Health and science research face massive cuts in last week’s proposed White House budget that — if enacted — would set back research on cancer prevention and ultimately cost lives, says the American Institute of Cancer Research (AICR).
The proposed budget for fiscal year 2018 slashes the National Institutes of Health funding by 5.8 billion dollars, approximately 19 percent. The National Cancer Institute (NCI) is part of the National Institutes of Health.
While the proposed budget does not give details on what will be eliminated, AICR stands against any cuts that will slow and possibly irrevocably setback the progress in improving cancer prevention and survivorship.
In 2017, there will be an estimated 1,688,780 new cancer cases. Over 600,920 people living in the United States will die from this disease. Research over the past few decades has led to a greater understanding of what drives cancer development and what protects us. Only through analyzing the global research has AICR’s network found many ways in which diet, weight management and physical activity lowers people’s cancer risk.
Research now shows that hundreds of thousands of US cancer cases can be prevented every year. At a time when the field has come so far, there is an urgent need to continue this research. Only through more study can individuals – and the country – prevent much of the cost, loss and suffering that cancer brings.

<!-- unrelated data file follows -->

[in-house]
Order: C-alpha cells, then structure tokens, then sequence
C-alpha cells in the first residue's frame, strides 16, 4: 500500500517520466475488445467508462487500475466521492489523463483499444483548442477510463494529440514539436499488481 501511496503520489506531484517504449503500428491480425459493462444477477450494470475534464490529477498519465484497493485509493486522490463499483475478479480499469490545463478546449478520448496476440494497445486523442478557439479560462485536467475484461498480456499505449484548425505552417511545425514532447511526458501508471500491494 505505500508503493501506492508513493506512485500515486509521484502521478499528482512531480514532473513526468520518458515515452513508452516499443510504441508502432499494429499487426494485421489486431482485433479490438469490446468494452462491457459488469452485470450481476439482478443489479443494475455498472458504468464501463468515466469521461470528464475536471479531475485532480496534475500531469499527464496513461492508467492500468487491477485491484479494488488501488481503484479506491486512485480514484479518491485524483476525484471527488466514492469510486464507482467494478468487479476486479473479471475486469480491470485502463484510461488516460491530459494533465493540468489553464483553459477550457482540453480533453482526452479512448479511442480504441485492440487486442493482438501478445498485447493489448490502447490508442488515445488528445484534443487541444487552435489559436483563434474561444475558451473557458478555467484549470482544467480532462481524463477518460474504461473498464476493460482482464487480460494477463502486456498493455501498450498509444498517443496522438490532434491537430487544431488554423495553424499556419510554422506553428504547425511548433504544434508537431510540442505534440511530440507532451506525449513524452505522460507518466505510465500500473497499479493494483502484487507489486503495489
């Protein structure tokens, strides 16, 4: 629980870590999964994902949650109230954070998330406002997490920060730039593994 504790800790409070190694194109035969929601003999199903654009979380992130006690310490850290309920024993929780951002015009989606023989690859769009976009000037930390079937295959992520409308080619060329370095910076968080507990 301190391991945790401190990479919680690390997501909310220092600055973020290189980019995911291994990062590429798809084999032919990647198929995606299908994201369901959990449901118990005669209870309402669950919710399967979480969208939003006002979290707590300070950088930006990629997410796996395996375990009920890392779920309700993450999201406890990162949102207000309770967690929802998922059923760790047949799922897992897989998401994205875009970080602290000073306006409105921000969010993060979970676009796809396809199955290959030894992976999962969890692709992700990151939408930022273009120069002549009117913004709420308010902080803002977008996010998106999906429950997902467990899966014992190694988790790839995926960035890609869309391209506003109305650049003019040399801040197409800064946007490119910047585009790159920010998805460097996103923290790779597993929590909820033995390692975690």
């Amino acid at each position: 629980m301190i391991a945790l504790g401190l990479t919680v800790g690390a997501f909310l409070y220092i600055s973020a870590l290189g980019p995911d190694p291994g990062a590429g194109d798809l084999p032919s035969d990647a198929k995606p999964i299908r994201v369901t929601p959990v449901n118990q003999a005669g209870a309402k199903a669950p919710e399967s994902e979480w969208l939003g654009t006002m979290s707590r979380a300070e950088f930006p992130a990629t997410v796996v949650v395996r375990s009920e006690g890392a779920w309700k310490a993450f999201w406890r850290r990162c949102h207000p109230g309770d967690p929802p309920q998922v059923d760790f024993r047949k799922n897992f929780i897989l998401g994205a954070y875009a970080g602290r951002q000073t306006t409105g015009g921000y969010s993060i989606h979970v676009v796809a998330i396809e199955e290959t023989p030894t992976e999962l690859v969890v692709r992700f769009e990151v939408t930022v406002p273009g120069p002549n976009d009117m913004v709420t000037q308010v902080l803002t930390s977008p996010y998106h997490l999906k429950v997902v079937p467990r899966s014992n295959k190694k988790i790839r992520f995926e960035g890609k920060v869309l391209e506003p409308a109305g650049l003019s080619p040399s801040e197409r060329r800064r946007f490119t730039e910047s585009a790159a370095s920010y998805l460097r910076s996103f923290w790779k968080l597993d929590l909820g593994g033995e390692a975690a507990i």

The World Health Organization is urging countries to tax sugary sodas, and other sugary drinks in order to lower consumption, which can reduce the numbers of people suffering from diabetes as well as cancer and other non-communicable diseases, according to a report they released today.
Regular consumption of sugary drinks leads to overweight and obesity, diabetes and tooth decay, the report highlights. With these their link to weight gain, sugary drinks also increase cancer risk. AICR research shows overweight and obesity increases risk of eleven cancers, including post-menopausal breast, colorectal and esophageal.
Four of every ten women living in the US are now obese, a new high in the obesity epidemic, with rates continuing to be disturbingly high among children, finds two new studies published in JAMA.
The findings by scientists at the Centers for Disease Control are significant for cancer risk and obesity prevention efforts.
Aside from not smoking, obesity is the single largest lifestyle factor linked with increased cancer risk. Too much body fat now links to higher risk of 11 cancers, including post-menopausal breast, colorectal, and ovarian.
The study that focused on adults found that in 2014, almost 38 percent of people living in the US were obese overall. That rate is slightly lower for men, with 35 percent obese, and higher for women, at 40.4 percent of women categorized as obese.